Batman Fans Wait for Chance at Fame



The line of fans for a Batman casting call in Chelsea wrapped around a full city block. Photo: Carly MacLeod.

Even in a city where more than 200 movies are shot on location in a single year, a New York casting call for director Christopher Nolan’s third Batman film garnered an impressive crowd the other morning. By 9:30 on a recent Saturday, the line of hopefuls wrapped around an entire city block in Chelsea.

“I’ve got Batman sheets. And underwear,” said Coriy Perryan, an aspiring actor from Brooklyn. Perryan, who is in his mid-twenties, was one of thousands auditioning to be an extra.

Although the casting call identified the movie only as “Magnus Rex” in an effort to avert a mob scene, virtually everyone in line knew that this was a chance to get a role playing a cop in “The Dark Knight Rises,” scheduled for release next summer.

“We’ll be there rain, snow – you don’t even have to pay us! We’re enthusiastic,” laughed Elizabeth Sweeney, a 22-year-old who works at a restaurant on Long Island. In line with her sister Rachel, a 24-year-old nursing assistant, Elizabeth Sweeney said they both were huge Batman fans, and that “it would just be awesome” to be in a Christopher Nolan film.

Spokesmen for the film were tight-lipped about how many roles were being cast, when decisions were being made, and what the extras would earn. But the call published by Grant Wilfley Casting on its website asked for men and women ages 18 and up to “play law enforcement within a city besieged by crime and corruption.” The listing said that training in the military, law enforcement, martial arts, or weaponry were preferred, but not required.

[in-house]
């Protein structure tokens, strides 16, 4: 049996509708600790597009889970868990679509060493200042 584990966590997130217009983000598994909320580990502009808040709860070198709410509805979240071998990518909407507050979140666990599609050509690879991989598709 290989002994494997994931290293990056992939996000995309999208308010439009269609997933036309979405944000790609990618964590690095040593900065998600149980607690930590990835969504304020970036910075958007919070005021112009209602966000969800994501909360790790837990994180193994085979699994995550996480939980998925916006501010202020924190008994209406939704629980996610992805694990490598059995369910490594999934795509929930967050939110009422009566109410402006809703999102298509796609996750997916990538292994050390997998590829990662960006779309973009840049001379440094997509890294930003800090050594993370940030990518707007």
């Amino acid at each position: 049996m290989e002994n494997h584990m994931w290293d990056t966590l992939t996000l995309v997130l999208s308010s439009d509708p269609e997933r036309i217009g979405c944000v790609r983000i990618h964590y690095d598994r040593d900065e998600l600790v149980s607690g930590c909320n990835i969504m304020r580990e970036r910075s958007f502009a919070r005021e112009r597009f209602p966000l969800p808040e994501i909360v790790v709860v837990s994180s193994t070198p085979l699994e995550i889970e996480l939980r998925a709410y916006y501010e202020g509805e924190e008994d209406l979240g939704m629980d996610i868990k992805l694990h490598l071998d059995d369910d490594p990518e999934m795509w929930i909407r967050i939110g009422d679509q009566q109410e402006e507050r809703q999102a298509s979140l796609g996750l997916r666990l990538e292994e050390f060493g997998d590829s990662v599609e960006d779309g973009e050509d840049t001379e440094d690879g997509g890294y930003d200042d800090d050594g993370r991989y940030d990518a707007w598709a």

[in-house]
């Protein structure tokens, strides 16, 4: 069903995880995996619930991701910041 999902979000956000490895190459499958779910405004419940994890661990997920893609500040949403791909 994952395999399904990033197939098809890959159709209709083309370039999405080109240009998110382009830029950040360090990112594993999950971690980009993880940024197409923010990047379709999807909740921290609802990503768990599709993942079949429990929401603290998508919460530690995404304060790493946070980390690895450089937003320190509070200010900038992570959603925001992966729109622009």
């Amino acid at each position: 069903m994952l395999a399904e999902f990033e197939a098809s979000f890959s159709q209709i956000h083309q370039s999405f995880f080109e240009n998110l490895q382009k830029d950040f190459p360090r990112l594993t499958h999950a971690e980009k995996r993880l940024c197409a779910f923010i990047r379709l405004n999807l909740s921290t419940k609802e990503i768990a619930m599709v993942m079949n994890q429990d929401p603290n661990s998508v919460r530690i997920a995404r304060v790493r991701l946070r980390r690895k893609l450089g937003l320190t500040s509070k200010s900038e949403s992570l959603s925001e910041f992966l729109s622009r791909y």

Some aspiring extras had the experience, such as Robert Ulaj and Simon Curanaj, both black belts, and others did not, like their friend, Tory Hanna.

“I like Batman because he’s just a jacked guy – an average Joe, but with resources!” said Hanna, who lives in Manhattan. Hanna said he has no desire for fame, but Ulaj and Curanaj hope to get some Hollywood exposure: Ulaj hopes to break into the acting industry, and Curanaj, a screenwriter, wants to gain some backstage insight.

“I want to get some perspective on how it works,” Curanaj said, “because making a movie is completely different than what you end up seeing on the screen.”

However many hopefuls make it into the movie, they will join the ranks of the 100,000 people who make their living behind the scenes of New York City movies and television.

Nolan’s past two Batman films have grossed more than $1.3 billion, and any Internet search for “The Dark Knight Rises” results in pages of media speculation and rumored backstage gossip. Rumors of where “The Dark Knight Rises” will film in New York abound, but there is no confirmation of any location at this point.

Mary Beth Ihle, a representative from the Mayor’s Office of Media and Entertainment, said that although the city does not release the location of films shooting in the city, popular sites for filming are Times Square, Central Park, and Wall Street. Movies that film at locations like these bring an estimated $5 billion annually, ranging from the $300 permit application fee to the thousands that movie makers may spend on food, flowers, and other commodities for films and their stars.

Nolan is authorized to film here in New York through the end of December, Ihle said. The hopeful extras were informed that they would be needed between Oct. 29 and Nov. 11, and are awaiting word from the casting agency.

“This movie will be the best,” Ulaj said. “It’s got more thought, and it will take from both [of Nolan’s past] movies. And it’s New York, the best city in the world! This is Gotham.”